Who wants Champagne?

One of my guilty pleasures in life is… obviously… champagne. Why? More than the good taste, it gives me the feeling of royalty. You know how we always open a bottle of champagne only for really big events? Why? Well, because it’s expensive… and… it’s expensive. So, we keep it for the important moments that we want to celebrate with.. sparkling!

And when I’m into something, I like to dig in a little to find out more about the subject matter, in this case, champagne. So I planned a little day trip in Champagne-Ardenne, the region of France where champagne is produced. So, Route du Champagne, here we come!

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In a little town, called Epernay, which is about 150 km est from Paris, you will discover the home city of the devil’s wine. In the 16th century in was called like that because that bottles wouldn’t stop exploding. And, no…it was not invented by Dom Perignon, as he was born much later (a century later). He had only a very good nose and a talent in mixing grapes, which contributed in having the champagne we have today. As mush as I would like to think this is the birth place of champagne, it isn’t. This magical liquor was born down in the south thanks to the Benedictine Monks in the French region Languedoc-Roussillon and it’s called Blanquette de Limoux. That’s just a tiny piece of history before heading up to Avenue De Champagne.


Of cours, the first stop is at Moet&Chandon, one of the biggest producers of champagne, including the one and only, the Dom Perignon vintage champagne label. Lucky Claude Moet, who established his winery in the middle of the 18th century, had a lot of demand for it’s sparkling wine in the noble circles, aristocracy and of course, at the royal court. This is how champagne became similar to royalty. In our days, Moet&Chandon can brag about the fact that they are the suppliers of Queen Elizabeth II. Yeah, the business is going well. Nothing much, just being part of the largest luxury company in the world (LVMH), with only 1.6 billion euro revenue (numbers for 2011). And they sure know how to throw luxury in your face.


Prices start from around 35 euros for a normal Moet&Chandon and they can go up to …. more than 7000 euros for a vintage Dom Perignon.


But if you’re interested on a budget high quality champagne, I found an offer you can’t refuse 🙂 Riding on that Route de Champagne, we found an independent champagne house, called Jean Pierre Lalouelle. I had the chance to speak with the owners and they tried to explain me this champagne thing over an ice cold coupe.They have a wonderful fairy house all covered in ivy and they are more than glad to invite you to a tasting in their improvised bar. I really regret not taking more pictures, but i took advantage that my husband was driving so i didn’t want to be rude and refuse all those sorts of champagne… so I was too into the moment and I kind of forgot to take more pictures. But that’s ok, I wouldn’t want to ruin your surprise if you pay them a visit. You must call first as they are working on the vineyard or in the production area almost all the time! We were really lucky to find someone home (as they said). Prices for Lalouelle champagne go from 16 to 30 euros per bottle and you have a discount if you get a 6 pack 🙂


One of the most interesting things I have learned on this field trip is that the way bubbles go up can tell you if a champagne is high or low quality. The trick is to watch the bubbles if they go straight up… that means you’re having a good champagne. Spiraling bubbles are a bad sign so keep away from those. How to choose your champagne? Always look for the blanc de blancs, which is made by 100% Chardonnay. It costs a little bit more, but it’s worth. Trust me, after you have a glass of Ruinart Blanc de Blancs, it’s hard to forget that force in your mouth, making your whole body and spirit feel like they are invaded by the stars in the sky! (be ready to pay around 60 euros for a bottle).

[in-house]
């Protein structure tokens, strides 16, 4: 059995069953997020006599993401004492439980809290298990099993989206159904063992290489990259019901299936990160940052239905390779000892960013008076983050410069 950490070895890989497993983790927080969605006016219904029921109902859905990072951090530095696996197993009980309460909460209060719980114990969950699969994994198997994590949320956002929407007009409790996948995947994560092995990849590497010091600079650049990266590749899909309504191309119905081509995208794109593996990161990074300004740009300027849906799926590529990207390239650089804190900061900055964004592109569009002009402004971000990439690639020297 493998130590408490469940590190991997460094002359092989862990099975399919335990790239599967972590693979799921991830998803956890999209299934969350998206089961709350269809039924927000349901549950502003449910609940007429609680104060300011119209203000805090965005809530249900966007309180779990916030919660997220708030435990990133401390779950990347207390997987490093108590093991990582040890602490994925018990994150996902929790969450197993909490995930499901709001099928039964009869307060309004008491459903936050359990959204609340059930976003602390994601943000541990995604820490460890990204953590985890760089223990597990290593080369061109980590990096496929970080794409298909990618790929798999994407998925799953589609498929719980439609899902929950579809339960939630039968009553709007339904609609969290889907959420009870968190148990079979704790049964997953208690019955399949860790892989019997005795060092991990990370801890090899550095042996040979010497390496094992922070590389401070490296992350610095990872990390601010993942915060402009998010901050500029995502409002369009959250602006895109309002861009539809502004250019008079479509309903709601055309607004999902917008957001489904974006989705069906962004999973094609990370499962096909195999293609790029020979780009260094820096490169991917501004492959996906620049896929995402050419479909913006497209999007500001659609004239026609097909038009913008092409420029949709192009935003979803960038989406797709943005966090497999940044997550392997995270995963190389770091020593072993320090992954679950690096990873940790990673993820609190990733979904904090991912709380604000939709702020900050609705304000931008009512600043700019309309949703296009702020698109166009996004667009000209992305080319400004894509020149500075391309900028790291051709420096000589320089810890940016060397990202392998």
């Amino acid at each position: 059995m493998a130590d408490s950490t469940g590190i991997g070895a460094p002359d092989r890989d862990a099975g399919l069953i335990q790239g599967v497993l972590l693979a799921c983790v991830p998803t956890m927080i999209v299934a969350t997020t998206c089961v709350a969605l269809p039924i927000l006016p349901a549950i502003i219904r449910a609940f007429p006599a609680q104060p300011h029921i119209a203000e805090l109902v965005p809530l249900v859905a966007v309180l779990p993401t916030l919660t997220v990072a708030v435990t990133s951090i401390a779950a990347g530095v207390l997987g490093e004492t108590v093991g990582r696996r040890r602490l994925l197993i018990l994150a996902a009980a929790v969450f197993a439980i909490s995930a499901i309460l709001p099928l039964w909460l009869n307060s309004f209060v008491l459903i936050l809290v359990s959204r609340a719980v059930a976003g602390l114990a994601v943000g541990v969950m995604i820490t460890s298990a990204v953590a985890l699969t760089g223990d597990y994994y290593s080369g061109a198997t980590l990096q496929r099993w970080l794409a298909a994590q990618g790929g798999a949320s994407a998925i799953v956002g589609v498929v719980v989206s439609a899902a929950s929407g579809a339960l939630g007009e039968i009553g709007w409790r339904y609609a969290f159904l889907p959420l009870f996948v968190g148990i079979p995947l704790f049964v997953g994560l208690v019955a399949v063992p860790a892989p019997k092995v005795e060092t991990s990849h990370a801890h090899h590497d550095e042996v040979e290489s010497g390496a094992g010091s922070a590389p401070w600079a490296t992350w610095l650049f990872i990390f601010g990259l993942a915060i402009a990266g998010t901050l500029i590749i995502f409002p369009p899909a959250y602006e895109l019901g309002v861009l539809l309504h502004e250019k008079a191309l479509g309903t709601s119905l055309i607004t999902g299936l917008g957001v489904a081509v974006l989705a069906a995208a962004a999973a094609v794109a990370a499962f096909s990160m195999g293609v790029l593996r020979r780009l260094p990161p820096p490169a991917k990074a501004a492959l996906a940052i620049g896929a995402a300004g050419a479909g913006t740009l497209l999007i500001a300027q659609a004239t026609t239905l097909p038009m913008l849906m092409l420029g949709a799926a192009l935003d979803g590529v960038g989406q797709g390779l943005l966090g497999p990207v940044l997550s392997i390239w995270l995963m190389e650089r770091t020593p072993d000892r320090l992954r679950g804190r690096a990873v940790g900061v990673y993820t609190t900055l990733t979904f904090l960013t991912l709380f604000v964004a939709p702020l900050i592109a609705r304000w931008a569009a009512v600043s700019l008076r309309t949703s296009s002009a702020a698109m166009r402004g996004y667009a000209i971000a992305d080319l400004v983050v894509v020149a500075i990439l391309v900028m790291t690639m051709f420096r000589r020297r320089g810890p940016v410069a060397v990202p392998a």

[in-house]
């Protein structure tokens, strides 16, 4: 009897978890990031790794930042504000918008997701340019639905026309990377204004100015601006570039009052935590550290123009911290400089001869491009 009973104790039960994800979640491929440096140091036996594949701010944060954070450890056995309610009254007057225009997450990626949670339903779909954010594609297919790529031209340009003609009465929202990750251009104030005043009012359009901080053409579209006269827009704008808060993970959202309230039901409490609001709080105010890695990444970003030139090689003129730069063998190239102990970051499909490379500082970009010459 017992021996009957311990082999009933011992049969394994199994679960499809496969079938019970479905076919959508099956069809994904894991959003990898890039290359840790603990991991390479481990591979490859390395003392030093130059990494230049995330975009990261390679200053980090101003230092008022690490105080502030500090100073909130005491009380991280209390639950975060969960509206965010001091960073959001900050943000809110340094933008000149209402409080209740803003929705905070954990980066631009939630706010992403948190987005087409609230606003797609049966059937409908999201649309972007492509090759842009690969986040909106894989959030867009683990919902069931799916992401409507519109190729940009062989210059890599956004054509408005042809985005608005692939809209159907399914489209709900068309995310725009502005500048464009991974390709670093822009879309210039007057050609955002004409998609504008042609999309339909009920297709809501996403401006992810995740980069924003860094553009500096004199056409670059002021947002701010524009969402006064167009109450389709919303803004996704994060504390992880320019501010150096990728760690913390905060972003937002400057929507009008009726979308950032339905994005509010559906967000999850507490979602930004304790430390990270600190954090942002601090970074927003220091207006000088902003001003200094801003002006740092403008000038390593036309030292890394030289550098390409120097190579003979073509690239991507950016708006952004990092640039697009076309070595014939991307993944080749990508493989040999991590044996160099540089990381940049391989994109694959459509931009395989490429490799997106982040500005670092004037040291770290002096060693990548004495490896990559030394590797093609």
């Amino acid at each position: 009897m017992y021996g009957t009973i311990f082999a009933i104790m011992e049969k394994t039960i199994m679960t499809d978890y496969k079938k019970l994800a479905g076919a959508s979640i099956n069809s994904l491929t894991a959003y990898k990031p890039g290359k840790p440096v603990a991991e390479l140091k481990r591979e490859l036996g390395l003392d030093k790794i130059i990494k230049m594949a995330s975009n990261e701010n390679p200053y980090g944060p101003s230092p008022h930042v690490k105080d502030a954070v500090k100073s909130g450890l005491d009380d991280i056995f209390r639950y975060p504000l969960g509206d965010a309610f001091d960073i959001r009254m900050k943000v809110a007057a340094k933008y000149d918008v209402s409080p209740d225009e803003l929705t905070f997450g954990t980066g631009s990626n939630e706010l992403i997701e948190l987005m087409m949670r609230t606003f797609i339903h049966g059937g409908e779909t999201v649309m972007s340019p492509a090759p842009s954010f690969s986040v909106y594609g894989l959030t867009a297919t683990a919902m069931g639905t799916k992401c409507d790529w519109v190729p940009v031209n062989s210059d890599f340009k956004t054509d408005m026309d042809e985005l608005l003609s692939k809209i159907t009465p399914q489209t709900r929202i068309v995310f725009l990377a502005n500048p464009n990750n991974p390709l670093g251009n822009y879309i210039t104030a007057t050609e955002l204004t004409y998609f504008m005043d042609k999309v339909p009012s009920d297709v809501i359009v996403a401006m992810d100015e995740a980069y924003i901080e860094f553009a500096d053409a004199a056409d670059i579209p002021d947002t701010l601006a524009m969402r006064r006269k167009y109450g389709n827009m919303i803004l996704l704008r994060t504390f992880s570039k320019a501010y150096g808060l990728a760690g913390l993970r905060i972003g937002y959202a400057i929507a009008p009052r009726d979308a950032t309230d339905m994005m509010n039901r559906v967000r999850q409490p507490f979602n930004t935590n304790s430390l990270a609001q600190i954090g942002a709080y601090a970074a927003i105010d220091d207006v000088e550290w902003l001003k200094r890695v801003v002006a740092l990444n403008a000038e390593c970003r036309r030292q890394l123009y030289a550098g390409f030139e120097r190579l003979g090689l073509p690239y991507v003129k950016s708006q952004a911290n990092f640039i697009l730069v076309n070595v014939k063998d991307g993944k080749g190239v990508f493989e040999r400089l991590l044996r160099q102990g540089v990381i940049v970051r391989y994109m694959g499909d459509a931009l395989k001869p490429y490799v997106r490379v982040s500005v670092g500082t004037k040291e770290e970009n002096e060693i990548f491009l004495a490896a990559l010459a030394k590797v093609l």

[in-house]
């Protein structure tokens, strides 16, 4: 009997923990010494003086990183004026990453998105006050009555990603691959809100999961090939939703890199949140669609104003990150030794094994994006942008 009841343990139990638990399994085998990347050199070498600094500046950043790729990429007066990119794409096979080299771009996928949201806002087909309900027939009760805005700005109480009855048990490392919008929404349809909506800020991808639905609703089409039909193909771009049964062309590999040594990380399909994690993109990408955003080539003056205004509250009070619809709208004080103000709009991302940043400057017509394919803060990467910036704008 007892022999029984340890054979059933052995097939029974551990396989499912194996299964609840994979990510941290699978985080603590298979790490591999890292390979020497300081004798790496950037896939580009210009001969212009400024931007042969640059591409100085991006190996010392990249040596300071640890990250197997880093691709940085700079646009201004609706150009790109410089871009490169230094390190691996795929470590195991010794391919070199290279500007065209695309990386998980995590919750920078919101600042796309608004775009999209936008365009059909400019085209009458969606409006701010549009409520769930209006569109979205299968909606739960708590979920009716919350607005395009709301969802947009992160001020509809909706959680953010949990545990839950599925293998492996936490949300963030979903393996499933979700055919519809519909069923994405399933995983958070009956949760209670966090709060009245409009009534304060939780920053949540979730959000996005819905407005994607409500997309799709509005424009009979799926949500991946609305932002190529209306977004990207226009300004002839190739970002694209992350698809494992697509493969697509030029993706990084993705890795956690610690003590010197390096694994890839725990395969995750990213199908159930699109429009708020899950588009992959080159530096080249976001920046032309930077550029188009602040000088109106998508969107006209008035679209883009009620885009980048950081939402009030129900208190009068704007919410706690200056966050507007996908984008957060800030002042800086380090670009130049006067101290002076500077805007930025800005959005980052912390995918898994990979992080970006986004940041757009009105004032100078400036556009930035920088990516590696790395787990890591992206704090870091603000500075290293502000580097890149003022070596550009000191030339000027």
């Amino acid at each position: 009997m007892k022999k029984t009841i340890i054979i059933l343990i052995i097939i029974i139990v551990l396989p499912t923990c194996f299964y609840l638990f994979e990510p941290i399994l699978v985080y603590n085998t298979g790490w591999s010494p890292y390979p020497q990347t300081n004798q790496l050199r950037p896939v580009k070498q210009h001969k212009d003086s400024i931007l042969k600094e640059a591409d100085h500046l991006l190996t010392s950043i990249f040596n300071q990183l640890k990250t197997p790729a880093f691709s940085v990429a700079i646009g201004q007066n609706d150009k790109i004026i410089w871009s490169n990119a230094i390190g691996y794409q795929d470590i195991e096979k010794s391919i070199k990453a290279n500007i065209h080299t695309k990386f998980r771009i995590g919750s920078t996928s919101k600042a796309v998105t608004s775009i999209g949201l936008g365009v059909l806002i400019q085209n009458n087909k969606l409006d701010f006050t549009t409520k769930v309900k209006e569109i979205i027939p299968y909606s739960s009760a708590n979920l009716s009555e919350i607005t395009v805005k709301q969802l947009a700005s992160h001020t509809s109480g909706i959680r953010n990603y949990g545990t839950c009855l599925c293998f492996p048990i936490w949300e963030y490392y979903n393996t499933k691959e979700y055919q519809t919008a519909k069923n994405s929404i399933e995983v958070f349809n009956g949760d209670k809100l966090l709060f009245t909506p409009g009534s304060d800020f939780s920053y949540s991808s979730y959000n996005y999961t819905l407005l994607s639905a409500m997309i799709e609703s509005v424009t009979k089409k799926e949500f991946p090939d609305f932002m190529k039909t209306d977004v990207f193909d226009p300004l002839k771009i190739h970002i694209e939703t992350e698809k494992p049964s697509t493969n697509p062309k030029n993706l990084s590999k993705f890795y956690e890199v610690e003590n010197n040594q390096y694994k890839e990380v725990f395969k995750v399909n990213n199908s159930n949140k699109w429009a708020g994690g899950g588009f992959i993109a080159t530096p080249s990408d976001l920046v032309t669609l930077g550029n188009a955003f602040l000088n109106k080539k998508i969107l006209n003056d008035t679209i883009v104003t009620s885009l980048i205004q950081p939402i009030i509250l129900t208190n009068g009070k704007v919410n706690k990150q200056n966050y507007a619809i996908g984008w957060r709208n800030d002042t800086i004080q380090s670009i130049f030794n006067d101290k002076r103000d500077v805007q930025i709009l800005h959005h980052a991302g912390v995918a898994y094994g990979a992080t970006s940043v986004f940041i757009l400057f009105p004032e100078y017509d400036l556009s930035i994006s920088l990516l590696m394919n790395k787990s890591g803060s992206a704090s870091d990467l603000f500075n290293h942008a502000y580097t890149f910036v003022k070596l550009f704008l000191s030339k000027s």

After all that tasting, you must be hungry, so I have a little place to recommend you just a few steps away from Avenue de Champagne: Le Bar Parisian. I ate the best Croque Monsieur of my life. We payed around 70 euros for four persons including drinks and tip and… champagne for me. This post is not about food so i’m not going to mix thing up. We’re keeping it sparkle so no photo food. (Ok, I admit it, I was too hungry and I forgot to take the pictures… yes, too much champagne, so always drink wise 🙂 ). If you want something quick for the road, you can hit Paul bread and pastry shop, or any other open pastry shop and you can have a decent meal under 10 euros. But I do insist going to Paul’s because right next to it you have a wonderful champagne shop which offers almost every kind of champagne you can think of.


Weather we’re talking about a wedding, an anniversary, or sometimes just the presence of the loved ones, champagne makes everything festive and turns any event into a special one! That’s the role of champagne! Make everyone’s heart sparkle and dance with the stars in the sky! Santé!


How to get to Epernay? By car and by car only because the magic is to follow the Route du Champagne

Don’t take the highway, you will miss all the beauty in French landscapes.

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Moet&Chandon – 20, avenue de Champagne, 51333, Epernay

Jean Pierre Lalouelle – 50 Route de Vinay, 51530 Saint-Martin-d’Ablois, 03 26 59 92 20

Le Bar Parisien – 9 Rue Porte Lucas, 51200 Épernay ( always check schedules first because the second time we went there was a Monday, and they’re closed, that’s why we had to eat at Paul’s) .

Paul – 1 Rue Gambetta, 51200 Épernay

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Example of using right a Moet&Chandon 🙂


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